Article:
How to Hire a Cleaning Service

In my 30 + years of experience I have done a lot of estimates for home owners looking to hire someone to clean their homes. I can tell you that many home owners do not have a clue as to what to ask of the prospective cleaner therefore rely on personality and price alone to determine whom to hire. While this methods may work, for a relative few, it can also lead to miscommunication and undue stress for the majority.

While hiring a Cleaning service may seem a daunting task, it need not be so if only a few things are considered before and during the interview process.

1) We recommend a face to face interview in your home so that the scope of work can be discussed while touring your home. It is important to see the different surfaces that are in the home. What is just a counter top to some is a marble counter top to others, and you want to make sure that the person or company that you are hiring knows the difference since not knowing can lead to costly mistakes and damage to your personal property. While a face to face is not possible we then recommend that you make sure to document as much as possible by email to avoid any miscommunications.

2) Make sure to cover the important questions of License (business), bonding, liability insurance, workman’s comp insurance, etc are covered before allowing the interview/ estimate to happen. Then double check at the time of the interview by asking to see copies of proof of each. Do not allow persons or companies who do not have the above to come to your home! They are not protecting you or themselves and that is an invitation to trouble. Legitimate companies will have no problem with showing you these items and even providing for you copies if needed

3) Allow enough time for the interview/ estimate, rushing this process is the #1 reason why there are miscommunications.

4) Have prepared before the interview/ estimate a list of questions that you have for the cleaner/ company. This will help to assure that all of your questions are answered. For suggested questions to ask of a cleaning person or service before hiring

5) Ask for referrals, than check those referrals. Research with the local agencies the length of time that this person or Company has been in business. Look for someone who is established with a history of verifiable work.

6) Ask questions about how surfaces in your home are going to be cleaned, question the knowledge of the cleaner or company to verify that they are knowledgeable in the proper cleansers for each surface. Simple mistakes can often be very costly if the wrong chemicals are used on some common household surfaces.

7) Confirm that the Cleaner/ Company pays all labor related taxes and insurance. If they do not send them on their way, because that leaves you the homeowner having to cover the cleaner for their social security, workman’s comp, etc. One of the biggest reasons for the wide differences in cost in the cleaning industry is that there are so many cleaning who are doing so under the table and with little regard to you, your home, or themselves in terms of accidents and or damage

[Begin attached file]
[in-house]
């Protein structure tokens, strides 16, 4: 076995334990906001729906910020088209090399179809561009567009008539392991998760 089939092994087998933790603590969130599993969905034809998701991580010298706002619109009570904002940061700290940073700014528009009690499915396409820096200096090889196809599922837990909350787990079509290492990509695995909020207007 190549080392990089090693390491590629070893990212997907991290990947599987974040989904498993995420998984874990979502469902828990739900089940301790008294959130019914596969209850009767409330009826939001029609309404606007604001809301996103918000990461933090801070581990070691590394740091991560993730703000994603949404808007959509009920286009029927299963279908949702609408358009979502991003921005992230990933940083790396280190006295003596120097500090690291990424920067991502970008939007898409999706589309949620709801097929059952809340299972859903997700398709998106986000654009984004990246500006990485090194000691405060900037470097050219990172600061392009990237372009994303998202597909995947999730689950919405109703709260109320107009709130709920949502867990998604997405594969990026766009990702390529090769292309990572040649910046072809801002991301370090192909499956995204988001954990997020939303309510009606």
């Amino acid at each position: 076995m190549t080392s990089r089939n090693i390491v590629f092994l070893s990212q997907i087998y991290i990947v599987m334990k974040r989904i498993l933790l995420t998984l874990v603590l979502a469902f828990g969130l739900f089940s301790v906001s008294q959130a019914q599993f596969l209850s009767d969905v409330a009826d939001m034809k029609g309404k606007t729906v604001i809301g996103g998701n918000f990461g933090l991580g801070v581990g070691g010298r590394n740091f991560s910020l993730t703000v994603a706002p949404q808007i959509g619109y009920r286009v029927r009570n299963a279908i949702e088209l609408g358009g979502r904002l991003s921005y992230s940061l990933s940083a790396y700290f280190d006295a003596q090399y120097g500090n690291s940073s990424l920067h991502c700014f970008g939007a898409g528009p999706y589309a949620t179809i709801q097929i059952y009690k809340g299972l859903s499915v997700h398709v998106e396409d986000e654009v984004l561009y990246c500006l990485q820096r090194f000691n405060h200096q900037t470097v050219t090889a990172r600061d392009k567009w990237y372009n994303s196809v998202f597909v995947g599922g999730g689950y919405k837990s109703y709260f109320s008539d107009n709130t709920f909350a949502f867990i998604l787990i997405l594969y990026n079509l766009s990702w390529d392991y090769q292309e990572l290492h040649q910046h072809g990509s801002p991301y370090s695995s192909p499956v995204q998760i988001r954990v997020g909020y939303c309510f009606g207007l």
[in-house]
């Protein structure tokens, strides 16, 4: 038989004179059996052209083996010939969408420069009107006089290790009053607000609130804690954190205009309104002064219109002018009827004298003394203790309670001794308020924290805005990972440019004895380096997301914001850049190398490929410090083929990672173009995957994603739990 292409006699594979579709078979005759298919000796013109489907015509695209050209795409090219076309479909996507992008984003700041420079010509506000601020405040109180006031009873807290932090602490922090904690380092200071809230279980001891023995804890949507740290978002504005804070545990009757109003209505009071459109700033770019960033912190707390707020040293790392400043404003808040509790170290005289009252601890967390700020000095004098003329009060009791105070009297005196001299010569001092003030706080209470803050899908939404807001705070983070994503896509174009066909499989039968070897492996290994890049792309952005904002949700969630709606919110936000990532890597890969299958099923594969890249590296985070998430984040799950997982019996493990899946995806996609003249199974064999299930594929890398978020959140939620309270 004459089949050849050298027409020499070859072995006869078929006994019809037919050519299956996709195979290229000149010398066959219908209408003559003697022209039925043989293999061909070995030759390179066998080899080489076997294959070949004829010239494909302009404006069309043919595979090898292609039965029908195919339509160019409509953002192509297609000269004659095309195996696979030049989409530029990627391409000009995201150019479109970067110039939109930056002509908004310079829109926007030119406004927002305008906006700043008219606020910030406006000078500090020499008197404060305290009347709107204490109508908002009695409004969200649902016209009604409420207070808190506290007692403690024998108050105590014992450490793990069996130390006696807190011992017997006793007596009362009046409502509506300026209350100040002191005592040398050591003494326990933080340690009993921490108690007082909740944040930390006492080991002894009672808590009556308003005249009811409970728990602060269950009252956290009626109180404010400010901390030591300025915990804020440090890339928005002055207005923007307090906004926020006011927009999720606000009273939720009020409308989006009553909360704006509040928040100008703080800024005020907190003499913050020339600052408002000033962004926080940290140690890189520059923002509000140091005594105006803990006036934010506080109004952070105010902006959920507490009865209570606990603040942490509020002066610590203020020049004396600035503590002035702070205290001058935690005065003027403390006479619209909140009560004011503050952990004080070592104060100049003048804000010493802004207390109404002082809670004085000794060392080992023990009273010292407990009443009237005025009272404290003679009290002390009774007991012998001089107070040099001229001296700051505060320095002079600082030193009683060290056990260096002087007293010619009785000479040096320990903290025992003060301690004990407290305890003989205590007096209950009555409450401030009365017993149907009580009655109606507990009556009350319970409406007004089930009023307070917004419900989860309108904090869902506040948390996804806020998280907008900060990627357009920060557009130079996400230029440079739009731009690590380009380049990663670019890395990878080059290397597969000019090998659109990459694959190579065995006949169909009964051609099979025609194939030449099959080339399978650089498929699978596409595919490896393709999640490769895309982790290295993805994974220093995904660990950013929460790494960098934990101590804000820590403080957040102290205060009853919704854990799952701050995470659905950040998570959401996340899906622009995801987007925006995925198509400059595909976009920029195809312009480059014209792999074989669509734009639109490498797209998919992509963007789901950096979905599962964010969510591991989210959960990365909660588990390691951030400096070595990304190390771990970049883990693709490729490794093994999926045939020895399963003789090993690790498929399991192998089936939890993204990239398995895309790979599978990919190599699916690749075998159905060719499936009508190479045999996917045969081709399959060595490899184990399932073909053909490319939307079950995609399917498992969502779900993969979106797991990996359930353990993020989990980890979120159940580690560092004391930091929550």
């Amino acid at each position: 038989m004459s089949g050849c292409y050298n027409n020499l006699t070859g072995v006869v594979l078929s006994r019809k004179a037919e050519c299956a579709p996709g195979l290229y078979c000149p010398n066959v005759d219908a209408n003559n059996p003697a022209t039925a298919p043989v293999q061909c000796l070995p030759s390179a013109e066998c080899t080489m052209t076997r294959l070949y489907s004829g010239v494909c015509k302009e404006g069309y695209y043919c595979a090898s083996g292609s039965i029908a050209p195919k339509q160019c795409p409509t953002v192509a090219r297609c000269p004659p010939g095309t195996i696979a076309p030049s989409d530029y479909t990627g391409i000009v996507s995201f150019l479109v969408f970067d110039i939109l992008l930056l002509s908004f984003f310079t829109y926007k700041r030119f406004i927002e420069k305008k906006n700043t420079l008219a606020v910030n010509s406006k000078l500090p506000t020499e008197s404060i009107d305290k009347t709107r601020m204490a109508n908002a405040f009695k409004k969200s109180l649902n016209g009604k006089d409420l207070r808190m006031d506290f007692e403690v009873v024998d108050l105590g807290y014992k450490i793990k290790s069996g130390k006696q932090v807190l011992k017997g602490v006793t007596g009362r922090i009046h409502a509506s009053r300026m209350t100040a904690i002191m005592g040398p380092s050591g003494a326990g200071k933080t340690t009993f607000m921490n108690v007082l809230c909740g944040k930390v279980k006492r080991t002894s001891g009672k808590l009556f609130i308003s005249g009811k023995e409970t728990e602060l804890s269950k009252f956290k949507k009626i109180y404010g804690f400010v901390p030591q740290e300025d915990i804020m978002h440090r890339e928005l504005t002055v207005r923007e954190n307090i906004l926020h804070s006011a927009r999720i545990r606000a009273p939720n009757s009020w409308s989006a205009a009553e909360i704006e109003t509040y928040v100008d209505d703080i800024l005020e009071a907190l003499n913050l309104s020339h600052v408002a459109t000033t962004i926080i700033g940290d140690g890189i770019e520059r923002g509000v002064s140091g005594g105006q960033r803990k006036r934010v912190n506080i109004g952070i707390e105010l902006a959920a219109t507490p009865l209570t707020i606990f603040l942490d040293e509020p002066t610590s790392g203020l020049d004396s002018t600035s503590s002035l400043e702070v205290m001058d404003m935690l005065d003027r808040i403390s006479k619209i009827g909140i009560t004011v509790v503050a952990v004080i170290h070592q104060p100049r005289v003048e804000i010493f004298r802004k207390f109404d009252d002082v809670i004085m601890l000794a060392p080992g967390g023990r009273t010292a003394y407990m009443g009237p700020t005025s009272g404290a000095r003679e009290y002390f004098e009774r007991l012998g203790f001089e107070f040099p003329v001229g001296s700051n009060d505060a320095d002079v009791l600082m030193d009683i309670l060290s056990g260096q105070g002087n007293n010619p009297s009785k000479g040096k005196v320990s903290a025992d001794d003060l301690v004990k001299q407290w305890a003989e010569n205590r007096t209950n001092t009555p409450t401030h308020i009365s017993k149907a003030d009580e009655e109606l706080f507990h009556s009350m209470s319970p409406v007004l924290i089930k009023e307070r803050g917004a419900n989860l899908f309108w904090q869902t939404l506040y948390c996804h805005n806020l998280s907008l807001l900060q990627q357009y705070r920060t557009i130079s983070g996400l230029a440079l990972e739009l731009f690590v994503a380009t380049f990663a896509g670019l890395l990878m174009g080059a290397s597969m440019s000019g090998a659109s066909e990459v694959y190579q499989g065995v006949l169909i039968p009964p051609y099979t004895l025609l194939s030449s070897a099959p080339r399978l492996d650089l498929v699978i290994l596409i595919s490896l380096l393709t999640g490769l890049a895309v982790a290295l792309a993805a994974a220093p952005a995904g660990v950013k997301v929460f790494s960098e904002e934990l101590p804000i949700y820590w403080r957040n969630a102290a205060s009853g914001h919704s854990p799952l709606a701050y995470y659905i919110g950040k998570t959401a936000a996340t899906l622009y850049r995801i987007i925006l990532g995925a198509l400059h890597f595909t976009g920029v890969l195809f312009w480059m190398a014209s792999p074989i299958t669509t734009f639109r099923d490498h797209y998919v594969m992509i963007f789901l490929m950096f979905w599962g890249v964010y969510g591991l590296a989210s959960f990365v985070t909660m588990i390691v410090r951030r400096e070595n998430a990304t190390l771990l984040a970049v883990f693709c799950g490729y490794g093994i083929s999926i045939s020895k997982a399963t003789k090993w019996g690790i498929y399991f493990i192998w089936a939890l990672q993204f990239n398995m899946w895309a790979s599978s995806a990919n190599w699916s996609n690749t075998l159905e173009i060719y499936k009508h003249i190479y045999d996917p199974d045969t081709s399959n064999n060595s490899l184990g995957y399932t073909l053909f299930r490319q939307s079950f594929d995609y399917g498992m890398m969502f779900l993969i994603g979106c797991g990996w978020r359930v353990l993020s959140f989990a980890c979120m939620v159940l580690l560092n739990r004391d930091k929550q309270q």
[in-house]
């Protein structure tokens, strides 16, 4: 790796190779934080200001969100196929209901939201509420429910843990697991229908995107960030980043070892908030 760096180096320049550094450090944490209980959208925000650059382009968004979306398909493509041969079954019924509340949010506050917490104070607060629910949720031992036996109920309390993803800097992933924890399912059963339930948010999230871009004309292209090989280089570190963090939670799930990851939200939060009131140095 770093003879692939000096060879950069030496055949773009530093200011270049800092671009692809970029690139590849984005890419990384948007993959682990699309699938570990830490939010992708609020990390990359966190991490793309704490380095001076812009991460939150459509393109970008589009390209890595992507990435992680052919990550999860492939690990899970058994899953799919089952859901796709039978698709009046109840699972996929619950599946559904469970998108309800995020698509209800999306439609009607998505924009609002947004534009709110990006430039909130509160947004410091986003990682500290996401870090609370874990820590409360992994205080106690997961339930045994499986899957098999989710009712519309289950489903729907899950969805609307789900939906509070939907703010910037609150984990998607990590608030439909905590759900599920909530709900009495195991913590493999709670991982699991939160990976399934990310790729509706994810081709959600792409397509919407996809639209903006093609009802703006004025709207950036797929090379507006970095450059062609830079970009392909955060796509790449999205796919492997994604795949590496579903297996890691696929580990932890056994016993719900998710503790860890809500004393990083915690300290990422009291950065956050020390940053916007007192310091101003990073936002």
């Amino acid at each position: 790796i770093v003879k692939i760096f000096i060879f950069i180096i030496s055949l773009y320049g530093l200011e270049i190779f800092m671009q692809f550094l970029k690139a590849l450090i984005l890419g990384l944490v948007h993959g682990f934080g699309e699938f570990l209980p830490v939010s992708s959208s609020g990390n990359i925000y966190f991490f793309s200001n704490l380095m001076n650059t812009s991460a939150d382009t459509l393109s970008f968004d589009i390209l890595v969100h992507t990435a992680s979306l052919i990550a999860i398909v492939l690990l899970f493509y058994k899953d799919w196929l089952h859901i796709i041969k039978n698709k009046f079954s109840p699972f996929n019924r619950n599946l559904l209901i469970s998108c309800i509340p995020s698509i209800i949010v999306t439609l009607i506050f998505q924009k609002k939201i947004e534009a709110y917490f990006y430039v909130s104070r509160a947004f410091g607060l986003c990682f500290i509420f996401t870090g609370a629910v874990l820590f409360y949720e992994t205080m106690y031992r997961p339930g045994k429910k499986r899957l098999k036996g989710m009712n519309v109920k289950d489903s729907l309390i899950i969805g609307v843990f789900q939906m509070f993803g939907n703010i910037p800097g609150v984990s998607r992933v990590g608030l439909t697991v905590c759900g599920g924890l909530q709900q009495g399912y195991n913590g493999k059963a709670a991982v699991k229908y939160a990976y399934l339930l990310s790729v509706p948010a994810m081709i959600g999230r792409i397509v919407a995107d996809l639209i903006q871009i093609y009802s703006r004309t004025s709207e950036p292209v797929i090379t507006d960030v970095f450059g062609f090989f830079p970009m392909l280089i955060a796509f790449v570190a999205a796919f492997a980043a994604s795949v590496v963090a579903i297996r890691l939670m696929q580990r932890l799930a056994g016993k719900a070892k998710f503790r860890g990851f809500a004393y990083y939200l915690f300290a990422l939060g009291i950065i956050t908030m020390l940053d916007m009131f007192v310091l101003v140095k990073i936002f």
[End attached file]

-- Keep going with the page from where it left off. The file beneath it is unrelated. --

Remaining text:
8) Determine who will be responsible for providing supplies and equipment. In some states if the home owner provides these items they are determined to be the employer therefore they are responsible for injuries to the cleaner if injured while using those supplies or equipment.

9) Does the cleaner/ company put into writing their policies and scope of work? They should. Make sure that you get a copy for your records. Do not however sign a contact. There are no reasons that you should have to agree to any long term of service.

10) Many companies will send out the owner or an estimator to the first meeting if this is the case and you are not meeting the actual person who will be cleaning ask to be able to meet the cleaner who will be servicing your home. Sometimes this may only work for both parties if you, the home owner; agrees to be home for the first cleaning. Look for chemistry or rapport between you the cleaner/ the owner / the company. Observe their level of professionalism. Courtesy, respect, punctuality and the ability to communicate as these are some of the most important attributes a contractor of any sort can have next to their basic competency. No matter how good someone is, if they don’t click with you on these points; don’t continue to work with them. Period.

11) Most important, Communication. Make sure that you have open lines with both the cleaner and the office. Fear not to dialog before and after each cleaning. Remember – positive communication is a wonderful tool. If the cleaner did a great job, tell them that you noticed. A balance of positive and negative dialog tends to be heard much better than a steady diet of only negatives.

12) If you like our work please tell a friend – word of mouth advertising is the best gift that you can give us. If however, there is a problem please; Please; PLEASE address us and afford us an opportunity to correct the problem before you tell others.

12) When making your comparison, compare apples to apples and oranges to oranges. Just as in any other industry there are the Wal-marts and there are the Sak’s 5th Ave. Purchasing from either, or is fine but just don’t expect Sak’s 5th Ave quality and service for Wal-mart prices, it just isn’t going to happen

14) Last but not least (at least to the cleaner/ company) please, please, please respect and adhere to their policies regarding cancellations and payments. This is a job to them, and they work hard for their money. If you have to cancel at the last moment pay them. Period. They came to work ready to work and your cancellation caused them to not make the money that they expected to make. Cleaning is not like other jobs where a “walk in” client can possibly fill a cancelled position and save the employee from losing their salary for the day.

Theresa Peterson
Quality Cleaning, Maid to Order